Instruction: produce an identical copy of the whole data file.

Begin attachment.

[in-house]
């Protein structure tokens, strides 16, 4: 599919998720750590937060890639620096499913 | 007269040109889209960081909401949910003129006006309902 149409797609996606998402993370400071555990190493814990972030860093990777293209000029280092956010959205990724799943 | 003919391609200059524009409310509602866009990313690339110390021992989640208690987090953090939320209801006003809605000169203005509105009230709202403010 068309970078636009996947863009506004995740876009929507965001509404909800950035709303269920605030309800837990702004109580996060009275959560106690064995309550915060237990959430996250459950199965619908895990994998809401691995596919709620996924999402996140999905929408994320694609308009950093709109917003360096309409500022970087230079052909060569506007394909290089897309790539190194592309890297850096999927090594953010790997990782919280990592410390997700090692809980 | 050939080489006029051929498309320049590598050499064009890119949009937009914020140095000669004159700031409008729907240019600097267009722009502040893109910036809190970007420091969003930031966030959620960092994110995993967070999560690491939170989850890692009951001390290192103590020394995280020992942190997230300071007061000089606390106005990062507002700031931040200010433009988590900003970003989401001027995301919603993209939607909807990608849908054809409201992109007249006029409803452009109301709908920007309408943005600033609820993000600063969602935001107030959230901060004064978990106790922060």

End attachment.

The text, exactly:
[in-house]
């Protein structure tokens, strides 16, 4: 599919998720750590937060890639620096499913 | 007269040109889209960081909401949910003129006006309902 149409797609996606998402993370400071555990190493814990972030860093990777293209000029280092956010959205990724799943 | 003919391609200059524009409310509602866009990313690339110390021992989640208690987090953090939320209801006003809605000169203005509105009230709202403010 068309970078636009996947863009506004995740876009929507965001509404909800950035709303269920605030309800837990702004109580996060009275959560106690064995309550915060237990959430996250459950199965619908895990994998809401691995596919709620996924999402996140999905929408994320694609308009950093709109917003360096309409500022970087230079052909060569506007394909290089897309790539190194592309890297850096999927090594953010790997990782919280990592410390997700090692809980 | 050939080489006029051929498309320049590598050499064009890119949009937009914020140095000669004159700031409008729907240019600097267009722009502040893109910036809190970007420091969003930031966030959620960092994110995993967070999560690491939170989850890692009951001390290192103590020394995280020992942190997230300071007061000089606390106005990062507002700031931040200010433009988590900003970003989401001027995301919603993209939607909807990608849908054809409201992109007249006029409803452009109301709908920007309408943005600033609820993000600063969602935001107030959230901060004064978990106790922060």